The new popularity of Palouse Falls State Park is prompting Washington State Parks to make some longterm plans for the park, along with two others in southeast Washington.
Lyons Ferry State Park in Franklin County and Lewis and Clark Trail State Park near Dayton also will be studied.
Since Palouse Falls was named the state waterfall in 2014, more people have been drawn to the park on the Palouse River on the Franklin-Whitman county line, said Toni Droscher, State Parks and Recreation Commission spokesman.
Visitors increased to about 120,000 a year after the governor visited the falls to sign a state waterfall bill, up from about 46,000 a decade ago.
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Elementary school children in nearby Washtucna drafted a bill to name Palouse the state waterfall, then lobbied with letters and a visit to the state capitol to get their bill passed.
The Palouse River flows across the desert to make the dramatic 198-foot drop off basalt rock, thanks to geology carved by ice age floods.
State officials also have safety concerns.
Lyons Ferry State Park is named for the ferry boat operated by Dan Lyons and used for more than a century.
Visitors sometimes take off from the half-mile of state-maintained trails at the park on unofficial trails along ledges and steep cliffs, with some visitors hiking to the rapids of the Palouse River just upstream from the falls and others to above the crest of the falls or down to the falls base.
A year ago, the state warned that visitors who need to be rescued by Franklin Fire District 2 will be billed for costs. The district said then that it was responding to at least a dozen emergency calls a year to the park area.
Now the 105-acre park has 11 tent spaces and a 2-acre picnic area. Parking is limited and vehicles with trailers and RVs may have a difficult time turning around if the park is busy.
The long-term planning process for all three parks will start with a workshop from 5:30 to 7:30 p.m. April 11 at the Columbia County Fairgrounds Youth Building, 102 Fairgrounds Lane, Dayton.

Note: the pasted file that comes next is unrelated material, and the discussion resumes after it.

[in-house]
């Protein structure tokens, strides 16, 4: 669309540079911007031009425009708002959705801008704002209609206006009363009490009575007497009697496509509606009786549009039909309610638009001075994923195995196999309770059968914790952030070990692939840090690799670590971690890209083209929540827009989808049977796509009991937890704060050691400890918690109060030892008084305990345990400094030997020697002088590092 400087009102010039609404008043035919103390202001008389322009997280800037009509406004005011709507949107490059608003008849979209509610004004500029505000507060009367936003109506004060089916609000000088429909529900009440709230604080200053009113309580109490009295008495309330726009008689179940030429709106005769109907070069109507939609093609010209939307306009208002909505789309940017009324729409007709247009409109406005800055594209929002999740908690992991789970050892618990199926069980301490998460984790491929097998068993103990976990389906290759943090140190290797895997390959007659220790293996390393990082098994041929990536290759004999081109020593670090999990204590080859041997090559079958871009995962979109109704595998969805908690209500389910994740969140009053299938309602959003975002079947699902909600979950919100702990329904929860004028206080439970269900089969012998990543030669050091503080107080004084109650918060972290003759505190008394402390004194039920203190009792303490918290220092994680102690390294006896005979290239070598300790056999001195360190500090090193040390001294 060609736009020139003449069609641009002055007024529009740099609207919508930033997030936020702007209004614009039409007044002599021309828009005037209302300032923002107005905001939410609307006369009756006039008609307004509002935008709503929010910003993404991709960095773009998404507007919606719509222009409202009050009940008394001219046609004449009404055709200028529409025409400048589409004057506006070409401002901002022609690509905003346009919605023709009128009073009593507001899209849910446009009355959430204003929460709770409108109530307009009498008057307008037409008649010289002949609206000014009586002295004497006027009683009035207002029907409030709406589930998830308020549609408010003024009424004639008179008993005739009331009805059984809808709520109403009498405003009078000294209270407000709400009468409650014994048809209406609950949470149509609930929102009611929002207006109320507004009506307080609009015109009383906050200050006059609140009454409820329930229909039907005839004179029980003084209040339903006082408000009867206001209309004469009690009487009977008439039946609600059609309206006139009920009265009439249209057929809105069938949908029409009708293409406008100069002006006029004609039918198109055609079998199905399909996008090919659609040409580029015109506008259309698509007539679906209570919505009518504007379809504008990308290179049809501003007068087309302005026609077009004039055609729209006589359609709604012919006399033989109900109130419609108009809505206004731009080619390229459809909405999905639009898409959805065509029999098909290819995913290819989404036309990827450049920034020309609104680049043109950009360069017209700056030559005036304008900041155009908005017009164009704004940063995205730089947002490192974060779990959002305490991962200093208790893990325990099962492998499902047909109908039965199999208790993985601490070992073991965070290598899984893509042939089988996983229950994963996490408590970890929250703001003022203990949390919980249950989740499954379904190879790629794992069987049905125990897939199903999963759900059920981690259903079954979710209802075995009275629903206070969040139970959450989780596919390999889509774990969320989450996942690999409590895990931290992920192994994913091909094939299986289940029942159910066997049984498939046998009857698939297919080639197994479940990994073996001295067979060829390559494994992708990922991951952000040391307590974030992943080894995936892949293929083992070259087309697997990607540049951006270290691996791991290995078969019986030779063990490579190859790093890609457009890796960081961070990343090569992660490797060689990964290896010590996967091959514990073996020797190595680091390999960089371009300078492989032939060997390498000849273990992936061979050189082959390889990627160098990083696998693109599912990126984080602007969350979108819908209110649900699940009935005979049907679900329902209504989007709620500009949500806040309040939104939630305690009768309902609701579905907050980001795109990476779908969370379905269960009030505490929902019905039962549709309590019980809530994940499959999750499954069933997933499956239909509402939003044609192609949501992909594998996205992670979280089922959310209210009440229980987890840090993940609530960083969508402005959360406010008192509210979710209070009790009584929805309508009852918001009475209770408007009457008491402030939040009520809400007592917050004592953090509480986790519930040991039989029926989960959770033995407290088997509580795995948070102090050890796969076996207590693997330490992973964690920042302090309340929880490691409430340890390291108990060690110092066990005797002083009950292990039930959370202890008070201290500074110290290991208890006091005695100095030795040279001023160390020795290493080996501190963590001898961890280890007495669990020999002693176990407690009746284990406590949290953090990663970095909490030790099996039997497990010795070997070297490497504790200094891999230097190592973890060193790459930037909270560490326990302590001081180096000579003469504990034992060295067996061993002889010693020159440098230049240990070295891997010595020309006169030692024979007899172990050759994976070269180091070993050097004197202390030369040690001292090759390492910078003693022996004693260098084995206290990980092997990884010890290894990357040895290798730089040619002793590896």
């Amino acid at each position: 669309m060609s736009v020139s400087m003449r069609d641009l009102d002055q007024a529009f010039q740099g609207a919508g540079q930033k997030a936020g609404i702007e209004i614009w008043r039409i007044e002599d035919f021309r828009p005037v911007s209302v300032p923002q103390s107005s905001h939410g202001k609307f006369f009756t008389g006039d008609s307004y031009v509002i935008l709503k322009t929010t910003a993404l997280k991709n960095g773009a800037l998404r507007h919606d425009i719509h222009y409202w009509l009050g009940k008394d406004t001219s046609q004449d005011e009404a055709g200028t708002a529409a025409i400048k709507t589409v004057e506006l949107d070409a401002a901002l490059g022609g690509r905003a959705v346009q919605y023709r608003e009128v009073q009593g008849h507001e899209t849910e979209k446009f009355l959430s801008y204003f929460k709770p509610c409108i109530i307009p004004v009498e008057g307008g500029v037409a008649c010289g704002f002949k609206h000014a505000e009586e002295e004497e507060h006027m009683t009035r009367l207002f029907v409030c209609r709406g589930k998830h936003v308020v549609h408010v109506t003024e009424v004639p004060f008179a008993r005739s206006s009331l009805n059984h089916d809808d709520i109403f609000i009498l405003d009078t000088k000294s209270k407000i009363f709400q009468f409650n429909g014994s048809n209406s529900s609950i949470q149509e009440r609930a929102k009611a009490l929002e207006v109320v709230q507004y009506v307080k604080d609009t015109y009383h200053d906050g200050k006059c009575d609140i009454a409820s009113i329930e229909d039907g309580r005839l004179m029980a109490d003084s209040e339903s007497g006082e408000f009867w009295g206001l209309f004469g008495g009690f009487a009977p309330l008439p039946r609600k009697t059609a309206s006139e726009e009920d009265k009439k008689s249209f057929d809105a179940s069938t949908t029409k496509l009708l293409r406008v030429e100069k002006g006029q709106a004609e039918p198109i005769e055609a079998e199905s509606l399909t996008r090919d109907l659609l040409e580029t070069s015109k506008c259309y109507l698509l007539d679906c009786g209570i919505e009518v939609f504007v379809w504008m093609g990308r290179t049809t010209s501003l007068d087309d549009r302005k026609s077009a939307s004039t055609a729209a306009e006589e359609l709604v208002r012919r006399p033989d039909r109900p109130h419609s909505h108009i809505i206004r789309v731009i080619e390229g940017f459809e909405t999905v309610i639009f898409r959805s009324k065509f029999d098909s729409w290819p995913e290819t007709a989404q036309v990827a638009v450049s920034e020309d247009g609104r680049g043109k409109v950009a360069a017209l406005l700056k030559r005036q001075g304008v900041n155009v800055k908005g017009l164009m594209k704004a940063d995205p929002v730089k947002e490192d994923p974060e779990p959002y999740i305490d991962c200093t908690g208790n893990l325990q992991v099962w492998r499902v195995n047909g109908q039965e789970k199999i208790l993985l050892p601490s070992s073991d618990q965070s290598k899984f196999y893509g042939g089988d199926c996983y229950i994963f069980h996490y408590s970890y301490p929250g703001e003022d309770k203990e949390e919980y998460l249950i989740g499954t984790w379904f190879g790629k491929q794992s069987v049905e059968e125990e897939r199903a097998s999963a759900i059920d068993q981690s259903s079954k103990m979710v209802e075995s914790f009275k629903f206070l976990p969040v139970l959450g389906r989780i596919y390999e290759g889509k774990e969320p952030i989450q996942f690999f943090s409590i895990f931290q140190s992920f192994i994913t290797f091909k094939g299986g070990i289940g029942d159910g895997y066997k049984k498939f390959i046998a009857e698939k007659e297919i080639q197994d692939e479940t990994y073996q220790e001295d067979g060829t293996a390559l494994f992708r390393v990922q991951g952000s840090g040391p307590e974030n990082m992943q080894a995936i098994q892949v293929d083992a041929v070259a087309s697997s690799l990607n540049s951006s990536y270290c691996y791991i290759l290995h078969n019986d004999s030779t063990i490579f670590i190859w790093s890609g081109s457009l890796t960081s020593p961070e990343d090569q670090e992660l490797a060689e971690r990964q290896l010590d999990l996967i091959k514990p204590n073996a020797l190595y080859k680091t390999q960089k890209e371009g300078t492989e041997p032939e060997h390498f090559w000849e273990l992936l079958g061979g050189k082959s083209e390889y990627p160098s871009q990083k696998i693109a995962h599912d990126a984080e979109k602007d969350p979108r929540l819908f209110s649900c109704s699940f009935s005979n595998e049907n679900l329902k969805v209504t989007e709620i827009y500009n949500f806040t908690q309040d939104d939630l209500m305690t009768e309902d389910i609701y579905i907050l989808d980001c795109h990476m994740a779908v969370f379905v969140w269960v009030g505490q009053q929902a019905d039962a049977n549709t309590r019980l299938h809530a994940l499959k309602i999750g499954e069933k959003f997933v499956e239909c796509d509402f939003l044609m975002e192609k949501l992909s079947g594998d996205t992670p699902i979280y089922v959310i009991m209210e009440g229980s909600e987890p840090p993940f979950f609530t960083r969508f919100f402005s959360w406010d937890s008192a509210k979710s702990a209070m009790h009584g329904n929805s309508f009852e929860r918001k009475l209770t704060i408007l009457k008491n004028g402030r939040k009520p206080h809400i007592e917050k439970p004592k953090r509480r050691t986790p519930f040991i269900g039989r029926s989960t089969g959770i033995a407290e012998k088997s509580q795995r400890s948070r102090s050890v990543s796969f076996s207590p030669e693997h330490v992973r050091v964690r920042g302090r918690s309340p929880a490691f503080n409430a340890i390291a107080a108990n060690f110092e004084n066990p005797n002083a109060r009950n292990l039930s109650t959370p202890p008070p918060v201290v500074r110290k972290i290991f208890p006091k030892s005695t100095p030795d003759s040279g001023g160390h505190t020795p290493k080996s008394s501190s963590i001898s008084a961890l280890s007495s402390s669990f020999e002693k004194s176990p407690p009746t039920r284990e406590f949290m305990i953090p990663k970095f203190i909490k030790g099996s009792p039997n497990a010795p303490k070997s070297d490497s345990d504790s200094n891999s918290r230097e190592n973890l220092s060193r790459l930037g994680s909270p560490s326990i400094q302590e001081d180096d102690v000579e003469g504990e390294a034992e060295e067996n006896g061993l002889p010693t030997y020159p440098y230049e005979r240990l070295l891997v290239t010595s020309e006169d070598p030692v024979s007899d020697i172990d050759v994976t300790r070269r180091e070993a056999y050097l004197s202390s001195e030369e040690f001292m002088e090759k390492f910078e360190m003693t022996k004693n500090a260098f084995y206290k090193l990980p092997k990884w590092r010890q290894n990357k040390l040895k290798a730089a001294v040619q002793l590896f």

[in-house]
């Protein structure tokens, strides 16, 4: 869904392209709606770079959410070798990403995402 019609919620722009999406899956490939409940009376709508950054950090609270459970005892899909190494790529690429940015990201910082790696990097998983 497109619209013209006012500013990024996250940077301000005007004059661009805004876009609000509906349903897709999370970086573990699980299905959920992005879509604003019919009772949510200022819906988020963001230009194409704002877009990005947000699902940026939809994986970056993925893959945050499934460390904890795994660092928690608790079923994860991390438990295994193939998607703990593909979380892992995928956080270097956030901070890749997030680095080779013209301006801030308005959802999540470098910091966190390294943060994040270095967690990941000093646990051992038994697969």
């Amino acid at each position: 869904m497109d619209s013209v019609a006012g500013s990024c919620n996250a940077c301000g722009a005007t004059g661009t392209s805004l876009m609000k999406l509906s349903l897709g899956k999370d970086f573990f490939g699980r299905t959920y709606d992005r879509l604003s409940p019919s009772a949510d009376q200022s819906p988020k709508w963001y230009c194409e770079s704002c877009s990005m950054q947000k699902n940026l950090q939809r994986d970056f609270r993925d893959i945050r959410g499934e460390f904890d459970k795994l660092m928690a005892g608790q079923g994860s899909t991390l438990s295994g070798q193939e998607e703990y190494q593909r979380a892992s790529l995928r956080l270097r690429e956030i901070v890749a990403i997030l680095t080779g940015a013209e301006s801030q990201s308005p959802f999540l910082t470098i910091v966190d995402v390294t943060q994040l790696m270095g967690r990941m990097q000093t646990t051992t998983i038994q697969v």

Those unable to attend can provide comments by scrolling down to click on the large blue rectangle at bit.ly/PalousePlan or by mailing Randy Kline, Project Lead, P.O. Box 42650, Olympia, WA 98504.
The long-term planning will determine the appropriate level of recreational use for each park and should result in park management plans. The planning also will consider park boundaries to identify land for shared management or that might be appropriate to transfer.
The explorers Lewis and Clark, for whom the Lewis and Clark Trail State Park is named, passed through the property in 1806 and commented on the unusual character of the vegetation.
Lyons Ferry Park, just five miles from Palouse Falls, was reopened by the state in 2015, after the state canceled its federal lease of the park about 2003 under budget pressure.
The park struggled in those years, with concessionaires trying to operate the park and then volunteers helping keep the park open limited hours for a time.
The park, at the confluence of the Palouse and Snake rivers, has 52,000 feet of shoreline, including a popular swimming beach. The park also is used for boating, fishing and hiking.
The park opened Saturday, with no drinking water. It is open only for day use.
Lewis and Clark Trail State Park, on the Touchet River just outside Dayton, is an oasis of old-growth forest amidst grassland on 37 acres. Lewis and Clark passed through the property in 1806.
It has 24 campsites that opened for the season April 1. Teepee sites are under construction, according to the park’s website.
More information on all three parks is posted at parks.state.wa.us/281/Parks.